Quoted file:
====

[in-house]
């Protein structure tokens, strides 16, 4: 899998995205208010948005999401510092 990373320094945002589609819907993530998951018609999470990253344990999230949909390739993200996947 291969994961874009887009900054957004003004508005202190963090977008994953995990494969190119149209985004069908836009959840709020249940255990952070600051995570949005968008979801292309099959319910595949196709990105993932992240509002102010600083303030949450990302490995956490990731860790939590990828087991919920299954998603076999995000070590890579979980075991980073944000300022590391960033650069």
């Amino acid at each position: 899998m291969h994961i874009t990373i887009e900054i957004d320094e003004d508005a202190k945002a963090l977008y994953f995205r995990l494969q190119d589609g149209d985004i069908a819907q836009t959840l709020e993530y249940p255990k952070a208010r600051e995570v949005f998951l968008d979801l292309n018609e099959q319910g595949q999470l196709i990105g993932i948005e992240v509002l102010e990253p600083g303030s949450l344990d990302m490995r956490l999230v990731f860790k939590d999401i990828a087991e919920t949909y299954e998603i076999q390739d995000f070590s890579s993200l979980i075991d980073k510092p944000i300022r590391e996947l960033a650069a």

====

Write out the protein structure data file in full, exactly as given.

[in-house]
């Protein structure tokens, strides 16, 4: 899998995205208010948005999401510092 990373320094945002589609819907993530998951018609999470990253344990999230949909390739993200996947 291969994961874009887009900054957004003004508005202190963090977008994953995990494969190119149209985004069908836009959840709020249940255990952070600051995570949005968008979801292309099959319910595949196709990105993932992240509002102010600083303030949450990302490995956490990731860790939590990828087991919920299954998603076999995000070590890579979980075991980073944000300022590391960033650069």
């Amino acid at each position: 899998m291969h994961i874009t990373i887009e900054i957004d320094e003004d508005a202190k945002a963090l977008y994953f995205r995990l494969q190119d589609g149209d985004i069908a819907q836009t959840l709020e993530y249940p255990k952070a208010r600051e995570v949005f998951l968008d979801l292309n018609e099959q319910g595949q999470l196709i990105g993932i948005e992240v509002l102010e990253p600083g303030s949450l344990d990302m490995r956490l999230v990731f860790k939590d999401i990828a087991e919920t949909y299954e998603i076999q390739d995000f070590s890579s993200l979980i075991d980073k510092p944000i300022r590391e996947l960033a650069a």